How contacts at BJW got me my first job – Monica Adorno

18 01 2011

I was offered the job at www.onthesnow.co.uk while I was studying for my NCTJ exams, writes Monic Adorno.

People often say it’s not what you know, it’s who you know; well, this was partly true for me. If I hadn’t gone to the school then I wouldn’t have met Pete.

Pete teaches sub-editing and his wife was looking for a Spanish editor for a snow sports website. We exchanged a few emails, I got offered the job and the rest as they say is history. The tutors at Brighton Journalist Works gave me the know-how and also provided me with the contacts I’d need to get my journalism career started.

I started writing features immediately. It was Christmas so Alicia, Pete’s wife and European Editor for onthesnow, put me straight to work on a Christmas and New Year guide for Spanish skiers.

I’ve since worked on a product guide and am in the process of writing up an interview with a pro snowboarder.

As the second Spanish editor my job involves coming up with story ideas which then get commissioned, translating articles and suggesting improvements to the website. I think that in order to get the most out of any freelance writing job you have to be effective with your time management.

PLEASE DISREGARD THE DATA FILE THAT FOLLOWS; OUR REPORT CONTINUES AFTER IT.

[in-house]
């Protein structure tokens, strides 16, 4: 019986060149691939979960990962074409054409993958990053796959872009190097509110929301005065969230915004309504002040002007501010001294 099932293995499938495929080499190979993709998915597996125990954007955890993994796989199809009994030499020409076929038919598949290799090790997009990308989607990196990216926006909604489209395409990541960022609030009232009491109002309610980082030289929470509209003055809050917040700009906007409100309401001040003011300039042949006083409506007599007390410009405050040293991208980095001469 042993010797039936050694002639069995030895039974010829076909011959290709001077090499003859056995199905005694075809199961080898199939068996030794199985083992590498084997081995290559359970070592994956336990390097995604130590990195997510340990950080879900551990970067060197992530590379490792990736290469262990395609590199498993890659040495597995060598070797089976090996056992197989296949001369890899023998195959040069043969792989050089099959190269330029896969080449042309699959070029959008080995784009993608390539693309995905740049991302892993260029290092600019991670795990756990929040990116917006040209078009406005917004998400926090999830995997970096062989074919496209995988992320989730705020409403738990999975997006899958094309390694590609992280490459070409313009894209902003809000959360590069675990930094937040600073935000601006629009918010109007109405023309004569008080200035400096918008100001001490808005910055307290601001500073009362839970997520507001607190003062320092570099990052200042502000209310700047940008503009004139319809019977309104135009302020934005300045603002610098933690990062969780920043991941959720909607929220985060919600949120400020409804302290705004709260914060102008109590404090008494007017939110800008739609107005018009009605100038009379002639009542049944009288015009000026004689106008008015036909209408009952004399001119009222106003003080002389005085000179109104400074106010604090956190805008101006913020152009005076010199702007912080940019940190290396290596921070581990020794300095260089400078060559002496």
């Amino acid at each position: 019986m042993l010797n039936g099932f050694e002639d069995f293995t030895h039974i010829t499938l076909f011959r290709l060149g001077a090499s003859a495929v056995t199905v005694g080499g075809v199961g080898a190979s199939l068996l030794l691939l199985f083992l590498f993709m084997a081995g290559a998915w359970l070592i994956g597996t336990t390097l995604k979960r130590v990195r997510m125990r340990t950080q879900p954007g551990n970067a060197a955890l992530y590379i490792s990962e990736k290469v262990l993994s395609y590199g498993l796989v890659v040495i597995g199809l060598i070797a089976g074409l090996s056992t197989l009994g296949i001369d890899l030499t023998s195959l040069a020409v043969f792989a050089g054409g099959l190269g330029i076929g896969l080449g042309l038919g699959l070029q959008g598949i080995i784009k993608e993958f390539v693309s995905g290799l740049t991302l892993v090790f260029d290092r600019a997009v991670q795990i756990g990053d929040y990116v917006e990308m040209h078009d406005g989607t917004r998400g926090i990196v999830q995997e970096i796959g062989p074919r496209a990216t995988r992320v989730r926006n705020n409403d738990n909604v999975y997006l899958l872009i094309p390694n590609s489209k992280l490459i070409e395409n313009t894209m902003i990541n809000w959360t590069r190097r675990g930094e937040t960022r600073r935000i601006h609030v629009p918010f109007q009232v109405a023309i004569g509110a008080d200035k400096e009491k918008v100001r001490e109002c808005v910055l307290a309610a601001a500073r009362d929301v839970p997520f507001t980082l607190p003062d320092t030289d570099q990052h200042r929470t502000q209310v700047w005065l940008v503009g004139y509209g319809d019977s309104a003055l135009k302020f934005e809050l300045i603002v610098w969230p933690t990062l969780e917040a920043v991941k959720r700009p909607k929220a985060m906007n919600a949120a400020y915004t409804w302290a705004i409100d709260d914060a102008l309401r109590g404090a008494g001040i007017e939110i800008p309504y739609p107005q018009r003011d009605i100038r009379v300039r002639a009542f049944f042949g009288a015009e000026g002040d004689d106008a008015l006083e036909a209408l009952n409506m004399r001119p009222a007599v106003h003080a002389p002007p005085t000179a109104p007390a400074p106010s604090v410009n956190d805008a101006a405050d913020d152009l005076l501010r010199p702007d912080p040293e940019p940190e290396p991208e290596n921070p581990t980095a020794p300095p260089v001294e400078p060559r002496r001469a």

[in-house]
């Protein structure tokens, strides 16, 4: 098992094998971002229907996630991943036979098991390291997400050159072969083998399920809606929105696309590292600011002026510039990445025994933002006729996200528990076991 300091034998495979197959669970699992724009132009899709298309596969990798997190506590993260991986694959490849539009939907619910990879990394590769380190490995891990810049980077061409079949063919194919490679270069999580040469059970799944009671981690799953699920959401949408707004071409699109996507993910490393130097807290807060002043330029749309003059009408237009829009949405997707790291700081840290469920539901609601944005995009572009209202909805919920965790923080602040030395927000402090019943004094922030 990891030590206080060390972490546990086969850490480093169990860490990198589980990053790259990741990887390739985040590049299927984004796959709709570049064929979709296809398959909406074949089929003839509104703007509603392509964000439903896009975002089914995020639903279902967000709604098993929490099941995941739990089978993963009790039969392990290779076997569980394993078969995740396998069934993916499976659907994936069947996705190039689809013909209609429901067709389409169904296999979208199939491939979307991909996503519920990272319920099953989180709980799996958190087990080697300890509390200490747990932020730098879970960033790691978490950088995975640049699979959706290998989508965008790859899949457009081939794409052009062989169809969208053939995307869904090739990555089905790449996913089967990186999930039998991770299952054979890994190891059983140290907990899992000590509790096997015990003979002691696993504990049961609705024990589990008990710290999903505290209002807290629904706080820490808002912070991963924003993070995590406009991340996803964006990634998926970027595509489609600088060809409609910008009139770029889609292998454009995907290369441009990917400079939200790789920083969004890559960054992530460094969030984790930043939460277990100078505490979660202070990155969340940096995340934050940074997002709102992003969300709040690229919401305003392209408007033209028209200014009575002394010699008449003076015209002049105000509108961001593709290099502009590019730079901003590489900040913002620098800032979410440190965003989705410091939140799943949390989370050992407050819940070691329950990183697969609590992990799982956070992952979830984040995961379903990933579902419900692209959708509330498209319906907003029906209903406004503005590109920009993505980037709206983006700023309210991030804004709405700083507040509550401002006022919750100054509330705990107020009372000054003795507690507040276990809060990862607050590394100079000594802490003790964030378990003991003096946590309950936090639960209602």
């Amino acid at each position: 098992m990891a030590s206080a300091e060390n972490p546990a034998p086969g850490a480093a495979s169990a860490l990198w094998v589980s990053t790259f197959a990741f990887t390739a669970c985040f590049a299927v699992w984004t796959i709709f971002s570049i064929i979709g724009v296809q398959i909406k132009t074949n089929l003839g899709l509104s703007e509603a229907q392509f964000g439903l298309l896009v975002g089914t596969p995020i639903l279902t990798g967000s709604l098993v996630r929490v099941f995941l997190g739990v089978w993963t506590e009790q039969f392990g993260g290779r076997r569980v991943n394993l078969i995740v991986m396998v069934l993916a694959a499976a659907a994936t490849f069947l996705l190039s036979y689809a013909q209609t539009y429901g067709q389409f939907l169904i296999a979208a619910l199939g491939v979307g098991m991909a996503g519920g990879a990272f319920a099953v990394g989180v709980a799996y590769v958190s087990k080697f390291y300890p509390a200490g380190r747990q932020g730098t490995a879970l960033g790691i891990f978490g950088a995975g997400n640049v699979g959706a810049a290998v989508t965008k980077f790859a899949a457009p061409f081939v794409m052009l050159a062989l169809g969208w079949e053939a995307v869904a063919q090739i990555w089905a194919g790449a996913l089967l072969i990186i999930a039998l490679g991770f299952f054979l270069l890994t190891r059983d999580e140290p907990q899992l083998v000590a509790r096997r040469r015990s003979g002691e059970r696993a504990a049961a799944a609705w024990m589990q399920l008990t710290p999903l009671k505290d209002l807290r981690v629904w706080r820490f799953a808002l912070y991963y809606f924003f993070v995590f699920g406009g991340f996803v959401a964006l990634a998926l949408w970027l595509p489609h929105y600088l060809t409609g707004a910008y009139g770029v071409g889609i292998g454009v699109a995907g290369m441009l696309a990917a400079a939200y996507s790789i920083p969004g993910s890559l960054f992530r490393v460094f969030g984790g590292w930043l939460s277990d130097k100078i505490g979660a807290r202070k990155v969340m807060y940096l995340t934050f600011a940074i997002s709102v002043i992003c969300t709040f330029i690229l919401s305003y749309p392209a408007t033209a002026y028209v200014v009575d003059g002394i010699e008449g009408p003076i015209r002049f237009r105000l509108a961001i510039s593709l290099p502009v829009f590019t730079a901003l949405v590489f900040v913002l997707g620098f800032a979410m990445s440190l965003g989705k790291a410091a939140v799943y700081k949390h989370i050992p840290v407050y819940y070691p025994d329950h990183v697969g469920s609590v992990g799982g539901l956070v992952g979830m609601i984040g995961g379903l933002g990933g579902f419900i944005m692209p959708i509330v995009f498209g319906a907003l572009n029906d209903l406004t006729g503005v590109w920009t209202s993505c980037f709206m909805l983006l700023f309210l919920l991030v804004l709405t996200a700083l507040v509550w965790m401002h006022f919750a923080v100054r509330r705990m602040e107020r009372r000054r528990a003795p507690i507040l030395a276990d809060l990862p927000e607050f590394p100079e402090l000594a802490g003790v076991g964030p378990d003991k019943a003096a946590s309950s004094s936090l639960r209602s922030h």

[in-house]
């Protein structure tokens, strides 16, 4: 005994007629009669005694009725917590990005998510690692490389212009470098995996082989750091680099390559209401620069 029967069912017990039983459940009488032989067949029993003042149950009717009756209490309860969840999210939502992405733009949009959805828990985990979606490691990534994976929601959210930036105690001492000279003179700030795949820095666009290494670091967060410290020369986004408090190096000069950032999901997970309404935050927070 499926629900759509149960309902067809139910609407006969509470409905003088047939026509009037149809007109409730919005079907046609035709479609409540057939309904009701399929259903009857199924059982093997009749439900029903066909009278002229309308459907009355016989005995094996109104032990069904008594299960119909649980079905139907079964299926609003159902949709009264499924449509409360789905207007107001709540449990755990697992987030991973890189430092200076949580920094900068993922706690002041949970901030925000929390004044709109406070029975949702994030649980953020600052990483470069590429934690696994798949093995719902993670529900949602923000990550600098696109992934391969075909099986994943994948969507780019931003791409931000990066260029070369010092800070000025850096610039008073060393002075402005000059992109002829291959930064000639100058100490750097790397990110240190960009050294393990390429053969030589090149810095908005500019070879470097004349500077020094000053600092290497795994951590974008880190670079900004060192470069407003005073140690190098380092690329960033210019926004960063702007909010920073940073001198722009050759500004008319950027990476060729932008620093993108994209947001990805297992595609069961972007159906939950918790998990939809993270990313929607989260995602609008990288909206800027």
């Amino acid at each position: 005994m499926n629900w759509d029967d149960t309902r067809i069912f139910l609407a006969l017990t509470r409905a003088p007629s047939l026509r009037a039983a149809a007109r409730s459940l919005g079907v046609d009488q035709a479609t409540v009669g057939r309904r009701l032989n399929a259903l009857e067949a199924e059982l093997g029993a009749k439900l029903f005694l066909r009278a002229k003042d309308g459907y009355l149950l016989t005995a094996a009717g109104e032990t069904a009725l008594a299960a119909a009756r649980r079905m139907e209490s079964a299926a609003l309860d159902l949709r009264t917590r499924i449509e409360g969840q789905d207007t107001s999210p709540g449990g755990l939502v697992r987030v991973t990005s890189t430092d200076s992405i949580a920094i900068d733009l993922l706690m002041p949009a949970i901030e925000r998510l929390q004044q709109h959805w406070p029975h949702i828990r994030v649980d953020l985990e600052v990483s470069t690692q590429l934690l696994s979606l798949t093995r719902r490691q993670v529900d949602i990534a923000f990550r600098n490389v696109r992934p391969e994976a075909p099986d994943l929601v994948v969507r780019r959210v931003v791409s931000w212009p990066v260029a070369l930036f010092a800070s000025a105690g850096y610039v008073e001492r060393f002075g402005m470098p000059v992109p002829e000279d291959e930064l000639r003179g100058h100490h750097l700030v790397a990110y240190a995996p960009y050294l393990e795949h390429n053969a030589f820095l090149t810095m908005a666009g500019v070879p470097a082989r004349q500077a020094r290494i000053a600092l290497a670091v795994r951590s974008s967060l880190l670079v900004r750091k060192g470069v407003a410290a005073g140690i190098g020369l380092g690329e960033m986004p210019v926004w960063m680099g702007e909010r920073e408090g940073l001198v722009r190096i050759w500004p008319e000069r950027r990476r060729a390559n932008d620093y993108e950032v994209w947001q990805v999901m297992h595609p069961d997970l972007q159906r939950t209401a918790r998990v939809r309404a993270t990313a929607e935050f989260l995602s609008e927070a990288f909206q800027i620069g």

My first guide took me ages to write but it was so satisfying to see the finished product on the web and it’s fantastic to be getting paid to write about a topic that I love – which was the whole point really!





How I got my job in journalism via Twitter – Tom Hasson

14 01 2011

If I was asked, “What is Twitter?” I would find it difficult to know where to start, writes Tom Hasson. It is a fantastic application that can be used in many ways; it’s a marketing tool, an agent for free speech, a way of keeping in contact with your friends and even a new way to contact celebrities.